The killing required a high level of tactical intelligence regarding Mughniyah’s location and movements; it also called for an operational unit on the ground with “eyes on” to detonate the bomb remotely. The remote detonation also provided the operational team with distance to assist in their escape.

At the time of the strike, Mughniyah was returning to a vehicle after meeting with Hamas and Syrian intelligence operatives. The timing of the attack, including the placement of the explosive, required intelligence about the meeting time and location. While it is possible that the information was captured via signal intercepts, Hezbollah and Syrian intelligence employ signal security that should have been good enough to prevent such a leak. Further, Mughniyah himself was known for very tight operational security, and slipping up by allowing Israel or others to intercept radio or telephone chatter does not seem to fit his profile. He successfully evaded numerous other Israeli attempts to track him down.

Thus it is likely that there was information flowing from someone intimately aware of the details of the meeting — and that means Mossad has likely penetrated Hezbollah, Hamas or Syrian intelligence.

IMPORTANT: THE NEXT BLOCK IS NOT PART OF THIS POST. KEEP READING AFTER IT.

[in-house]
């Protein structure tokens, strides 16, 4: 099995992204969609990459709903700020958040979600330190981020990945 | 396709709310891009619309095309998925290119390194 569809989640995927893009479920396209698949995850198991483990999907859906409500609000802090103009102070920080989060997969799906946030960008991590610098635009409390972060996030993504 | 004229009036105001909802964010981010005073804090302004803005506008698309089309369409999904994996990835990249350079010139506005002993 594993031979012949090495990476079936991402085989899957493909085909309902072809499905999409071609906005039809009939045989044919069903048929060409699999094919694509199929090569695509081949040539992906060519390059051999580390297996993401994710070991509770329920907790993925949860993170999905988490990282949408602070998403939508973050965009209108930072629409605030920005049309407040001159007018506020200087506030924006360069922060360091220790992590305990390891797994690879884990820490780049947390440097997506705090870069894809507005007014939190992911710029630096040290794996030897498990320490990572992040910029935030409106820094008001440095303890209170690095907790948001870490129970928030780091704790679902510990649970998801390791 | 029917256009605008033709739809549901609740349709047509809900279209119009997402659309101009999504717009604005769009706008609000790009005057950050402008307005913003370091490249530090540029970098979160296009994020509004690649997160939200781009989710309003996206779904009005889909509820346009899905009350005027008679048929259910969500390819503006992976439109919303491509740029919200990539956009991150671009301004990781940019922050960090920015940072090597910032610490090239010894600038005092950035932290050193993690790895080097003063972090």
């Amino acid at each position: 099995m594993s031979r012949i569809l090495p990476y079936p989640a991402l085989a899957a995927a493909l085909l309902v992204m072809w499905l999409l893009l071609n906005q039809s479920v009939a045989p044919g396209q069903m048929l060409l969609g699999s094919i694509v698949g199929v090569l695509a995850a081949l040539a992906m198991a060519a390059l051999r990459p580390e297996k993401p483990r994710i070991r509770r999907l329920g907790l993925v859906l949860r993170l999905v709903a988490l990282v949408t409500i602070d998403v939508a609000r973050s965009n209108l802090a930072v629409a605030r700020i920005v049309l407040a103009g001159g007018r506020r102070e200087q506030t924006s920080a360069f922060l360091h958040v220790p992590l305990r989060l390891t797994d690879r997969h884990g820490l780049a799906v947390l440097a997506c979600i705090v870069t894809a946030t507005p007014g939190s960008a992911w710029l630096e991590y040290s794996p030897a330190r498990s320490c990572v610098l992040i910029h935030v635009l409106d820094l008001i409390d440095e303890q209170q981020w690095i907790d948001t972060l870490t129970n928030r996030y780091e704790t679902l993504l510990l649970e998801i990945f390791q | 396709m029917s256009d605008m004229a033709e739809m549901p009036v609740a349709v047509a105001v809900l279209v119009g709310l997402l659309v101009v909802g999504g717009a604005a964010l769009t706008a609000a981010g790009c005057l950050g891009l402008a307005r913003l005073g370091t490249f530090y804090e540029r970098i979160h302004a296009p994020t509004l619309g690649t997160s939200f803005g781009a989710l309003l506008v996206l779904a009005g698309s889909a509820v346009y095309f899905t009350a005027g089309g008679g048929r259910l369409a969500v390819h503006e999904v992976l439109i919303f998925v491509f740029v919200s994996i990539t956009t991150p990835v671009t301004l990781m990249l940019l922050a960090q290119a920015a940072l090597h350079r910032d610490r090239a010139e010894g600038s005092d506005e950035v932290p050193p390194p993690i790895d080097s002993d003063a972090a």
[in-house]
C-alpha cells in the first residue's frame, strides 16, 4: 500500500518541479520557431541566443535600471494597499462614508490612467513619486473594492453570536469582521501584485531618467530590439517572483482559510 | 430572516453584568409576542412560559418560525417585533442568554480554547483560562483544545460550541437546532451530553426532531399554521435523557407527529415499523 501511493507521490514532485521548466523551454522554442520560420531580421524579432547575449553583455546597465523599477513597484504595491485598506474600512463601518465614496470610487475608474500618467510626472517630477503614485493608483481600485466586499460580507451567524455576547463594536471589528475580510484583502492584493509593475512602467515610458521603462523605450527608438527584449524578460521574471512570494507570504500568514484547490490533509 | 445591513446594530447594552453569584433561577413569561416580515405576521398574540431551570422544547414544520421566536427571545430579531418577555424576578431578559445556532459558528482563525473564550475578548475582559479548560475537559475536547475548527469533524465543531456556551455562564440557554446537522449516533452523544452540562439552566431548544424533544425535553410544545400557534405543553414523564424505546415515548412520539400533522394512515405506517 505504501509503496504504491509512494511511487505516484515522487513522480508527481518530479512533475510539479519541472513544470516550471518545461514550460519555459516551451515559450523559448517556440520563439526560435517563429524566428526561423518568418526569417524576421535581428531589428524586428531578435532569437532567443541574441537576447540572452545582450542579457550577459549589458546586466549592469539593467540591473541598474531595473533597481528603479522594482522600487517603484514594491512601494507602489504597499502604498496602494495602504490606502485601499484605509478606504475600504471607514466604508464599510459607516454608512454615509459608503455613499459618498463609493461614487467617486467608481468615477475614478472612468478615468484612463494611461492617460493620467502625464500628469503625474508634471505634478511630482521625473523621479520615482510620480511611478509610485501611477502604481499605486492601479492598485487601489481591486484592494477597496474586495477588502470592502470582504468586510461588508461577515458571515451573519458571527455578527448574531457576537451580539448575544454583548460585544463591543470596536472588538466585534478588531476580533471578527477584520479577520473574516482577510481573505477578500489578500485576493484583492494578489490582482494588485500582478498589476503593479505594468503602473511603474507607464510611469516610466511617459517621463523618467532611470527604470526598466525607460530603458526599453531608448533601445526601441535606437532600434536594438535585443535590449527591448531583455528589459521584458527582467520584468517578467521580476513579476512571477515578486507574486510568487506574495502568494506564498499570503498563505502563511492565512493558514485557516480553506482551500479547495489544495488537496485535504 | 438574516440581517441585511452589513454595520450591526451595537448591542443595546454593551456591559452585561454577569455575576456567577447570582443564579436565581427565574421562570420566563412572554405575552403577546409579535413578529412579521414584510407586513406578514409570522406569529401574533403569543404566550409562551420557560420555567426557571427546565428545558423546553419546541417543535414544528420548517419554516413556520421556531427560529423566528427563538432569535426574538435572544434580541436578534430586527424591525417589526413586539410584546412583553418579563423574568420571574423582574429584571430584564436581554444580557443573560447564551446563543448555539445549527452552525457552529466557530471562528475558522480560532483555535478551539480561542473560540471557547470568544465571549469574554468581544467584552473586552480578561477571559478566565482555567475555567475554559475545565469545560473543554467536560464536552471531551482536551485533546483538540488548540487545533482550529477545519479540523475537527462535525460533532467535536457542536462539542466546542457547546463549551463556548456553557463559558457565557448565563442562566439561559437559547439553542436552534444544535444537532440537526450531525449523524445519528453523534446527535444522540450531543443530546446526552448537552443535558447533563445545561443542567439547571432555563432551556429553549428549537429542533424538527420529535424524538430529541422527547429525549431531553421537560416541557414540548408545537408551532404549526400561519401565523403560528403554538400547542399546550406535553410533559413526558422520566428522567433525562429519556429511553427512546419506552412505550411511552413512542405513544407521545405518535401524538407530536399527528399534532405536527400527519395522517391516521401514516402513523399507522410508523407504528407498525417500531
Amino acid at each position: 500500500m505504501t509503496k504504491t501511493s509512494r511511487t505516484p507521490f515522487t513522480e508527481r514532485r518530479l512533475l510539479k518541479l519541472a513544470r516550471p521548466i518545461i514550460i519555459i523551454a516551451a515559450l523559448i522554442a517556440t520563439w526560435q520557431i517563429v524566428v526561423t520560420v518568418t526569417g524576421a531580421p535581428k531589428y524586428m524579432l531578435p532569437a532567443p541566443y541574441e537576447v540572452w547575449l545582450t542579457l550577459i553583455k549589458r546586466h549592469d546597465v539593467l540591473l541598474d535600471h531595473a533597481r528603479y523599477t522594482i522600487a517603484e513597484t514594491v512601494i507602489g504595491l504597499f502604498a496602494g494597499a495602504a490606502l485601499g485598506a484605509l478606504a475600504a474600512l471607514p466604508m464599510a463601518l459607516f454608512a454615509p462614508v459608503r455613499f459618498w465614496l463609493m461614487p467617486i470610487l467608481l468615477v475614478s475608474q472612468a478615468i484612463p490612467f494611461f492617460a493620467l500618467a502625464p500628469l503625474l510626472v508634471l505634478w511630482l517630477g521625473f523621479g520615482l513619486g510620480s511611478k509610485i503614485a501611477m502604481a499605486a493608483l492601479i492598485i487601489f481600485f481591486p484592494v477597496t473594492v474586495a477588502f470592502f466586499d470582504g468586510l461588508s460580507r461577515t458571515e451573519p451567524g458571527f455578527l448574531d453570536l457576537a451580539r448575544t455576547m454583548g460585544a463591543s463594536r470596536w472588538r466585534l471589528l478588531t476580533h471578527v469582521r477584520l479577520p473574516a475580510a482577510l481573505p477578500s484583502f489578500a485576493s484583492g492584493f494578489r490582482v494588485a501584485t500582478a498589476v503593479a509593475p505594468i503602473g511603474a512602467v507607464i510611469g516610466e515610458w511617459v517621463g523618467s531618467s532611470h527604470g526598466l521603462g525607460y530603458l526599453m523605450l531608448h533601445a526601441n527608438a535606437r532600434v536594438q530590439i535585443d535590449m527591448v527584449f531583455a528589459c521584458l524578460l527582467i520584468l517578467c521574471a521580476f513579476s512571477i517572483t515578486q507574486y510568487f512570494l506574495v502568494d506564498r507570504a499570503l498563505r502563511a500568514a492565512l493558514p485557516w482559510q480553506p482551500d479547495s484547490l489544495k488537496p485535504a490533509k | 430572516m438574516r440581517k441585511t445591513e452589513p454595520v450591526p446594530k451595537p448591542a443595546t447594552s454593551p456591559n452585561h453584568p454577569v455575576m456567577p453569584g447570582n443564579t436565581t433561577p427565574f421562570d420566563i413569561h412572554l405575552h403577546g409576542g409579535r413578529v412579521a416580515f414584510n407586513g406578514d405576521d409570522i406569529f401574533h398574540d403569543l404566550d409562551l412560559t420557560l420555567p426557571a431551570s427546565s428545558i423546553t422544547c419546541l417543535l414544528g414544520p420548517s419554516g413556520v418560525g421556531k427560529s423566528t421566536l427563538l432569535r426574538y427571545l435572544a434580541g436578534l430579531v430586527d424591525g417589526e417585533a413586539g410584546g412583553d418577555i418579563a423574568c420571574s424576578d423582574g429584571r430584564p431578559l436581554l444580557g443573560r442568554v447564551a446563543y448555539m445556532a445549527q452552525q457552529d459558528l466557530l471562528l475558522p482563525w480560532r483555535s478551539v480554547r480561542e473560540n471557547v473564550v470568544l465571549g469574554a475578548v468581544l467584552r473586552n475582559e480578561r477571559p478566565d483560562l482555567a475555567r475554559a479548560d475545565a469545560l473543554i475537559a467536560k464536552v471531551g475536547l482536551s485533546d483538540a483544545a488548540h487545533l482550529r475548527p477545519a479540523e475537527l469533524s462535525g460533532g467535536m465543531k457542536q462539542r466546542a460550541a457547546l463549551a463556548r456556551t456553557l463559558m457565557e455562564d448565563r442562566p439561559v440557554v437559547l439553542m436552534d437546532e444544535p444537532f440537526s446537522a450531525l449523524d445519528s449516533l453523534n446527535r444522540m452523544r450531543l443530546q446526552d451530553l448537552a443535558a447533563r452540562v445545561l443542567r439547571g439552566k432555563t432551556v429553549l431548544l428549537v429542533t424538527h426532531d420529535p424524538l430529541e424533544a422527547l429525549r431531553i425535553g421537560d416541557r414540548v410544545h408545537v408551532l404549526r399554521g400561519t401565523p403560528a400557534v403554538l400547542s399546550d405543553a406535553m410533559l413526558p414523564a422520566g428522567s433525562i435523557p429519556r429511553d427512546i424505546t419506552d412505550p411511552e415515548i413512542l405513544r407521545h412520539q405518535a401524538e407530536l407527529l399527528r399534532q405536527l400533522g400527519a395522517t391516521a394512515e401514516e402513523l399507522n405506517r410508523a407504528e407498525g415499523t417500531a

Furthermore, "the hit will spread distrust throughout the Syrian intelligence apparatus, and within and between Hezbollah and Hamas, adding a layer of confusion to that already created by the death of a key liaison between Iran and Hezbollah."

While I've already gone on record, both at the old EM and here, in opposition to some of the wilder ambitions of American and Israeli strategy in the Near East, particularly regime change in Syria and Iran, sowing discord between Islamist organizations is a marvelous outcome. This would seem a suitable occasion for a bit of araq, which I will now enjoy.

Funniest take on the Rowan Williams/Sharia Controversy

Via Rod Dreher, Iowahawk immortalizes the temporizing of the Archbishop of Canterbury in verse. Any of a sensitive disposition should be forewarned that there are occasional crudities, but otherwise, well, I split my sides laughing.